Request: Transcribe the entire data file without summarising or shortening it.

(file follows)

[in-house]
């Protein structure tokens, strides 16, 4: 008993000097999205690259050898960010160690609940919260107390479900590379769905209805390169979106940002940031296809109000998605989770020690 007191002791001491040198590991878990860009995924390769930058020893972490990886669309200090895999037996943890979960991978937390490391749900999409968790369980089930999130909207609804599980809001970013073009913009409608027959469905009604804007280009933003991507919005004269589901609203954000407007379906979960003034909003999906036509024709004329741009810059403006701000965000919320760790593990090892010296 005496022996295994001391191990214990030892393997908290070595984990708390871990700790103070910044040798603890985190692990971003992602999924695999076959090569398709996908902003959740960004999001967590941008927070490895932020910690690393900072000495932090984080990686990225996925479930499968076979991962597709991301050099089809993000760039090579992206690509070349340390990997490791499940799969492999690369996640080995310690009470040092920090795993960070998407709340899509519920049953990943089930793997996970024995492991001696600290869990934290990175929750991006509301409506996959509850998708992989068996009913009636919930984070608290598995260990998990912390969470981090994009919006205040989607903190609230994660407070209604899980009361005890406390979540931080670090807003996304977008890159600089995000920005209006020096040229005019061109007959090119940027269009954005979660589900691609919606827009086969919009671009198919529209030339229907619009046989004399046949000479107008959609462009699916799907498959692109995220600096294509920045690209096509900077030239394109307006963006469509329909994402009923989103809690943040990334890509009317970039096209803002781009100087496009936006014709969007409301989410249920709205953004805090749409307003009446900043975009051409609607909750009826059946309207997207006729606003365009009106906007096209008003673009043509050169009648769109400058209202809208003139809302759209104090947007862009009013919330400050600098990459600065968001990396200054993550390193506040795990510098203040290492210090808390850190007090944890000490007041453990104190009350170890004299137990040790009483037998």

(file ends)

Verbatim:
[in-house]
């Protein structure tokens, strides 16, 4: 008993000097999205690259050898960010160690609940919260107390479900590379769905209805390169979106940002940031296809109000998605989770020690 007191002791001491040198590991878990860009995924390769930058020893972490990886669309200090895999037996943890979960991978937390490391749900999409968790369980089930999130909207609804599980809001970013073009913009409608027959469905009604804007280009933003991507919005004269589901609203954000407007379906979960003034909003999906036509024709004329741009810059403006701000965000919320760790593990090892010296 005496022996295994001391191990214990030892393997908290070595984990708390871990700790103070910044040798603890985190692990971003992602999924695999076959090569398709996908902003959740960004999001967590941008927070490895932020910690690393900072000495932090984080990686990225996925479930499968076979991962597709991301050099089809993000760039090579992206690509070349340390990997490791499940799969492999690369996640080995310690009470040092920090795993960070998407709340899509519920049953990943089930793997996970024995492991001696600290869990934290990175929750991006509301409506996959509850998708992989068996009913009636919930984070608290598995260990998990912390969470981090994009919006205040989607903190609230994660407070209604899980009361005890406390979540931080670090807003996304977008890159600089995000920005209006020096040229005019061109007959090119940027269009954005979660589900691609919606827009086969919009671009198919529209030339229907619009046989004399046949000479107008959609462009699916799907498959692109995220600096294509920045690209096509900077030239394109307006963006469509329909994402009923989103809690943040990334890509009317970039096209803002781009100087496009936006014709969007409301989410249920709205953004805090749409307003009446900043975009051409609607909750009826059946309207997207006729606003365009009106906007096209008003673009043509050169009648769109400058209202809208003139809302759209104090947007862009009013919330400050600098990459600065968001990396200054993550390193506040795990510098203040290492210090808390850190007090944890000490007041453990104190009350170890004299137990040790009483037998």